At the last parent teacher conference, my son's teacher
said he is having problems concentrating and paying
attention. His grades also are poorer than they have
been in the past. Should I have him evaluated for
Difficulties concentrating and paying attention are like
fever. They are common symptoms with many causes,
one of which is Attention Deficit Hyperactive Disorder,
or ADHD for short. Children also can have the
predominately inattentive type, known as ADD, and may
not be hyperactive.
Children often are misdiagnosed as ADHD when, in fact,
the reason they are having trouble concentrating is due
to another condition. First, a decline in grades could be
indicative of a learning disorder with the accompanying
attention problems revealing a tendency to not try
rather than to try and fail. Secondly, children who are
depressed often have concentration problems and
decreased motivation. Thirdly, children experiencing
anxiety can look similar to an ADHD child with both
attention/concentration problems and an increase in
motor movement and being "fidgety." It is easy to see
why symptoms of depression and anxiety can be
misdiagnosed as ADHD and, consequently, the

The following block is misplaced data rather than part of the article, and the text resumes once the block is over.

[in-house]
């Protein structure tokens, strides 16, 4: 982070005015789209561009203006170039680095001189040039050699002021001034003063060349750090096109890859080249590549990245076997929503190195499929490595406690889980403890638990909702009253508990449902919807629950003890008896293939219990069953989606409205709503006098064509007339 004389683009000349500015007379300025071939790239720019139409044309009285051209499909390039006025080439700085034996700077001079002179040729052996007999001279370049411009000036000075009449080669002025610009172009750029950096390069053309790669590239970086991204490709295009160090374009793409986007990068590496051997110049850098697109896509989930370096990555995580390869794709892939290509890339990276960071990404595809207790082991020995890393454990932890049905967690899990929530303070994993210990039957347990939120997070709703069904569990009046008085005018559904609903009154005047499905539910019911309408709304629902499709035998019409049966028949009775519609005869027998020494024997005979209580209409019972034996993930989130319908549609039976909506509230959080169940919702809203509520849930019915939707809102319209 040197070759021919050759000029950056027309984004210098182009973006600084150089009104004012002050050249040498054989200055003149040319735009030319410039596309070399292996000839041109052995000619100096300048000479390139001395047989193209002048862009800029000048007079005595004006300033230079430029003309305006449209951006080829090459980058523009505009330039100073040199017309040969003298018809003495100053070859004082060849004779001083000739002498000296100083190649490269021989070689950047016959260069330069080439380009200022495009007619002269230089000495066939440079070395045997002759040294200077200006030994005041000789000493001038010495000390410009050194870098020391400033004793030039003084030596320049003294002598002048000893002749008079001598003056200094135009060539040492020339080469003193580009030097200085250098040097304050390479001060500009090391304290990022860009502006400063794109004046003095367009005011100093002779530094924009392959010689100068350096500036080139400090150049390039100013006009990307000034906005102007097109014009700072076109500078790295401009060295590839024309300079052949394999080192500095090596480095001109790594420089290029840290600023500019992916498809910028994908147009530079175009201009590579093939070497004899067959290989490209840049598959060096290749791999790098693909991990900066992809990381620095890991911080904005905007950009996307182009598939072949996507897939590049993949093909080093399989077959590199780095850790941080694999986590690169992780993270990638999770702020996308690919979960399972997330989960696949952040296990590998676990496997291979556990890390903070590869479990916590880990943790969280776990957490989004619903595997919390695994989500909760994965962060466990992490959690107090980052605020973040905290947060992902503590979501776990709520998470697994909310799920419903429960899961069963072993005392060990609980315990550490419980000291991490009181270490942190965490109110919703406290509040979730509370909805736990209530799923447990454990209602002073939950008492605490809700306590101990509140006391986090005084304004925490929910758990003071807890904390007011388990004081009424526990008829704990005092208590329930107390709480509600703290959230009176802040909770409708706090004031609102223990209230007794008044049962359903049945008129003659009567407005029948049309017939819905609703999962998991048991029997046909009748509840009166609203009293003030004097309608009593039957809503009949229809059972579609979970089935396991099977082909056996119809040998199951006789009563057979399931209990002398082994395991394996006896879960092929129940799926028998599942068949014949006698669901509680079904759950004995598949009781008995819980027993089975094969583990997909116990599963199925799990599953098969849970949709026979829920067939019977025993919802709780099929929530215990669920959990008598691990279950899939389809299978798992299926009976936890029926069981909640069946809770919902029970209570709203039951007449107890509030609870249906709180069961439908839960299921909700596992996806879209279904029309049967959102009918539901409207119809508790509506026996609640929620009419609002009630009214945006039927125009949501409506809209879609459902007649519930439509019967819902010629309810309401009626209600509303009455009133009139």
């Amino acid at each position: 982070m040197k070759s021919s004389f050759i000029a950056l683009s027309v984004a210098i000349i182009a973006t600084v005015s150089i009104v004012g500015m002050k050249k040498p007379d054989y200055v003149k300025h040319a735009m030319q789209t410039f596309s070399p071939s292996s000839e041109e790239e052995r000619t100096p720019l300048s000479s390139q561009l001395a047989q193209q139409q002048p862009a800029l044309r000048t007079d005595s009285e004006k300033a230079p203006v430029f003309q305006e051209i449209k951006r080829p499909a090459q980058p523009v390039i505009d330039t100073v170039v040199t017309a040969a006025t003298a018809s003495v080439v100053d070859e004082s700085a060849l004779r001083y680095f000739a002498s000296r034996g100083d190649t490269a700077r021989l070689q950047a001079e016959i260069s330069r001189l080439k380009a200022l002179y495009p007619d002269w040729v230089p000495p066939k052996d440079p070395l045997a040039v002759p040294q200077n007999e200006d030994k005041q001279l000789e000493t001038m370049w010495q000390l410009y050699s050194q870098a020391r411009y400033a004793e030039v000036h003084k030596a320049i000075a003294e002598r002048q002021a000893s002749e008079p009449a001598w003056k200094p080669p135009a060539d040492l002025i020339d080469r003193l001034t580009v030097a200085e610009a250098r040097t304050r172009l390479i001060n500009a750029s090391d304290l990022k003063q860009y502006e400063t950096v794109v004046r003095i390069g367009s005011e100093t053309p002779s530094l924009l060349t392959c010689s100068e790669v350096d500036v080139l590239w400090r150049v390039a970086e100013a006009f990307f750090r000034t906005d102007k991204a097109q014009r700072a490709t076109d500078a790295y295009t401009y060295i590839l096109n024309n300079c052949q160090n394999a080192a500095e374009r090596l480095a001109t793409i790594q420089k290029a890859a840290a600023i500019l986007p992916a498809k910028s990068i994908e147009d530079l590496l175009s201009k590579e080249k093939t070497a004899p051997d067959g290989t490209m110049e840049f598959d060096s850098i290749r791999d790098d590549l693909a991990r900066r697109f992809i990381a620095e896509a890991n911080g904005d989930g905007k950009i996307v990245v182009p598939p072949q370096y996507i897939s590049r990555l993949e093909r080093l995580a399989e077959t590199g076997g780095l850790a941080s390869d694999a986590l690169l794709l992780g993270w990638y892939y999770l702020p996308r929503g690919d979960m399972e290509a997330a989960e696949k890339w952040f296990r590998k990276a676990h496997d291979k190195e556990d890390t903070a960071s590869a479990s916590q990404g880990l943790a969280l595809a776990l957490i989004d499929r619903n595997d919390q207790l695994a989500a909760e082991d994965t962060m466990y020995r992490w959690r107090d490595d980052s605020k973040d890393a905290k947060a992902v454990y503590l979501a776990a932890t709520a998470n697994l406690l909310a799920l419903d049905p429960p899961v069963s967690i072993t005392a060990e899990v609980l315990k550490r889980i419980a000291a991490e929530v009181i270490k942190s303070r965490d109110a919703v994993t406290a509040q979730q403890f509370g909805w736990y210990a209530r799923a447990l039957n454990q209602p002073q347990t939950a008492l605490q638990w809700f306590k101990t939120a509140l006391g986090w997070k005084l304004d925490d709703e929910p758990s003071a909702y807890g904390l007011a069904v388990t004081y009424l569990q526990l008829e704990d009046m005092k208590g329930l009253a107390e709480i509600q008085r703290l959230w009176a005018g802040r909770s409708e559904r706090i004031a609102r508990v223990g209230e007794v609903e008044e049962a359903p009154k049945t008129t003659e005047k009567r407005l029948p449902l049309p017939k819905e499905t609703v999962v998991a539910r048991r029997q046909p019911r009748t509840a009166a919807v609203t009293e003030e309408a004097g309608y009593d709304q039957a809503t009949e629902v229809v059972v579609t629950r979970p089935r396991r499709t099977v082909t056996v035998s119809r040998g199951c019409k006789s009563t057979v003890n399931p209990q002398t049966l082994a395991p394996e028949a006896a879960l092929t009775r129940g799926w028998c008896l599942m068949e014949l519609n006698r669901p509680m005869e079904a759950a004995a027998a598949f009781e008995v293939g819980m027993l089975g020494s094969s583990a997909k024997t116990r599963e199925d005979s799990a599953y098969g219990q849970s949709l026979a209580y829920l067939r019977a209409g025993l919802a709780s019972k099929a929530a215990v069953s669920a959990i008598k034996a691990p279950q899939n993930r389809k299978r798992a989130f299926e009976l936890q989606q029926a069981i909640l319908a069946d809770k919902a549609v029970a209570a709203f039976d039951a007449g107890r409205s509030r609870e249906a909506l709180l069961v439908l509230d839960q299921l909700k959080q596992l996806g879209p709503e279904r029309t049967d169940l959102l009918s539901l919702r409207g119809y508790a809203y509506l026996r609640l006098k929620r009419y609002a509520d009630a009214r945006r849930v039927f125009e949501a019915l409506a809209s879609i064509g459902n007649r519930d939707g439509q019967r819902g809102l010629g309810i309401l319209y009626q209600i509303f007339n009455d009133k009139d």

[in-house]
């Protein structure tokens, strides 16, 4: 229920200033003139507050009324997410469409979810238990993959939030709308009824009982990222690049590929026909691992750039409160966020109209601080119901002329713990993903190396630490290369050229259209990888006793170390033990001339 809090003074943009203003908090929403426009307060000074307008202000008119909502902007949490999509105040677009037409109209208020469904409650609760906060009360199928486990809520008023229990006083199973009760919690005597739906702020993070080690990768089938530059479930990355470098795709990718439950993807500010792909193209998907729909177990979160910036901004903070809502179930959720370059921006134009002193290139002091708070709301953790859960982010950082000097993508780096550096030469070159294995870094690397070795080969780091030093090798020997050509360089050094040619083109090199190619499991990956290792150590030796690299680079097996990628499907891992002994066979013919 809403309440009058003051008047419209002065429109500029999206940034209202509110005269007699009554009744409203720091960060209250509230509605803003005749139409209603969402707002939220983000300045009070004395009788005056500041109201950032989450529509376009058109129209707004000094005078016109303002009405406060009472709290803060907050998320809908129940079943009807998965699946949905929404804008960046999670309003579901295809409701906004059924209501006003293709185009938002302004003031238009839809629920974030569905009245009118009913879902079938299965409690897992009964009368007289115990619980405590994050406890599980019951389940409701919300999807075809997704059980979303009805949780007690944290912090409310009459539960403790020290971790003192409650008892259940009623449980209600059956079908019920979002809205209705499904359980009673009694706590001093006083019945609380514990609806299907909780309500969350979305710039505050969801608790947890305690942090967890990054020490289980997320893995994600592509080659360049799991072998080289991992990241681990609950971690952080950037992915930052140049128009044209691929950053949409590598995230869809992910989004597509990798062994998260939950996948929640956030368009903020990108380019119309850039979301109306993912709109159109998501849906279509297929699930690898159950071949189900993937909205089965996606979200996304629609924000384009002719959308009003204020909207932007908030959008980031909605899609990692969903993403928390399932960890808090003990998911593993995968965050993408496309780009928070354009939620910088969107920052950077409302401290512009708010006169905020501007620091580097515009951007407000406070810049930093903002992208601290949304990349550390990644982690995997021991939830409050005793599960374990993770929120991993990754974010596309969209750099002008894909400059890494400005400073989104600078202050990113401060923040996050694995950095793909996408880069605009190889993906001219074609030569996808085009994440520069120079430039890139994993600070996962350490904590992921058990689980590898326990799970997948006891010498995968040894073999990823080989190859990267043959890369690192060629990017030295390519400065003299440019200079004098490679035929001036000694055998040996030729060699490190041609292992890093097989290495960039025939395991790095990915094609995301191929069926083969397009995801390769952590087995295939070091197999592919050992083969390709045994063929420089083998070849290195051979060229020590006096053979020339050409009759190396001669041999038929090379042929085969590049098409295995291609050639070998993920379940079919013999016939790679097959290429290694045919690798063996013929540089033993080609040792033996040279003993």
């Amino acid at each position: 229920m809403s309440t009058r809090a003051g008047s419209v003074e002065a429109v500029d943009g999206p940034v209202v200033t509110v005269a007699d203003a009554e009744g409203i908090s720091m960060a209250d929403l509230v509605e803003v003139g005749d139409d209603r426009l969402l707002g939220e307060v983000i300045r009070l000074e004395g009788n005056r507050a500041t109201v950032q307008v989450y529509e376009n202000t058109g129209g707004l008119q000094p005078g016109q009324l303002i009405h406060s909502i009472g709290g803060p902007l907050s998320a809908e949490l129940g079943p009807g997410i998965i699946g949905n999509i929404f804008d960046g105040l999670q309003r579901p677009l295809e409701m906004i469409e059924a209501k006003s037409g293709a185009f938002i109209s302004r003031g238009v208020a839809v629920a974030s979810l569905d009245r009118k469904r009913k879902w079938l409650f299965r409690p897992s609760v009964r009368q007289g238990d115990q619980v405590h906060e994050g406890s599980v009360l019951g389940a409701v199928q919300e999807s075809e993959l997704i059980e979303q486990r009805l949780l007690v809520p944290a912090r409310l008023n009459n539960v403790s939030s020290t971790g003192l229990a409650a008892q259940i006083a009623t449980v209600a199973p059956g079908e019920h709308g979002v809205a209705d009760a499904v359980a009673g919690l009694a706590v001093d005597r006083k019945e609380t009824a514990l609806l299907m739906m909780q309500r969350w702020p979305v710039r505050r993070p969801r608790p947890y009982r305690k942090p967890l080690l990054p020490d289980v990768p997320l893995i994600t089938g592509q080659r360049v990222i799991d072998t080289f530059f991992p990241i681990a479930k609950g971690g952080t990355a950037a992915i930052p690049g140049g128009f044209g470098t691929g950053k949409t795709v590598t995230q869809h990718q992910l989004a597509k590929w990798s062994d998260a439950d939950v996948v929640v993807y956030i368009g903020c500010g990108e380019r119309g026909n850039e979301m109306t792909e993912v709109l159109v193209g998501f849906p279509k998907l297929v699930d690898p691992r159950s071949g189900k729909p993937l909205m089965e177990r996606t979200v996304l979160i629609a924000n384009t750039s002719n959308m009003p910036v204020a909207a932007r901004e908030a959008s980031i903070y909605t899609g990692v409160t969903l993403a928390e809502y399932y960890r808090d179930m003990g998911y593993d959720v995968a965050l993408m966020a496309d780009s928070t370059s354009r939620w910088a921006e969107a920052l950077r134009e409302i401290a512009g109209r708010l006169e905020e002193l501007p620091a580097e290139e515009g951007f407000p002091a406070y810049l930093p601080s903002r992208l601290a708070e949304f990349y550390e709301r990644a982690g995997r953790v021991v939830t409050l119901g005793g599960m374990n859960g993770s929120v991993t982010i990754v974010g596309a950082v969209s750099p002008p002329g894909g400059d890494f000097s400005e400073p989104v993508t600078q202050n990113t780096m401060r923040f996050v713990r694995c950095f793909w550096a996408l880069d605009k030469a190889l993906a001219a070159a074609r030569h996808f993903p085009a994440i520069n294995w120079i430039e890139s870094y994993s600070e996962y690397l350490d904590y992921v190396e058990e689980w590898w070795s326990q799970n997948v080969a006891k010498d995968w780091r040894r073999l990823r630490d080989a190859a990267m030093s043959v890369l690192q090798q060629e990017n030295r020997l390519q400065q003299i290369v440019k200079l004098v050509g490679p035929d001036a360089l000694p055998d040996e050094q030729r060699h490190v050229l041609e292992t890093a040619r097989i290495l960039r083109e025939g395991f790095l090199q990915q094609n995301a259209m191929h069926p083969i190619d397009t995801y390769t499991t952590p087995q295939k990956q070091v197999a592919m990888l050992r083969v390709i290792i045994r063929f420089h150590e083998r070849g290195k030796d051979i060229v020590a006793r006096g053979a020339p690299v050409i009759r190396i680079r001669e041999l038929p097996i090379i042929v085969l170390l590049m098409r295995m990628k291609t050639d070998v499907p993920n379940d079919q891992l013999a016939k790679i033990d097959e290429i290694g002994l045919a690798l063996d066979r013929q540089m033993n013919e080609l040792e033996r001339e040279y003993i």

treatment regimen proving to be ineffective.
Another condition often misdiagnosed as ADHD is an
adjustment disorder. This is when a child is
experiencing a stressful situation and is having trouble
managing or adjusting to it. Ignoring or downplaying
the role of life changes or stressors also can lead to a
misdiagnosis of ADHD. Some language disorders also
look similar to ADHD. Children who have difficulties
understanding and/or expressing language can exhibit
following instructions because of language processing
Bottom line, an evaluation of ADHD must include the
considerations and ruling out of other conditions.
Accurate treatment is based upon accurate diagnosis.
The psychologists at the Rice Clinic provide such
a comprehensive evaluation.
Answered by: Dr. Susan Bryant, Ph.D.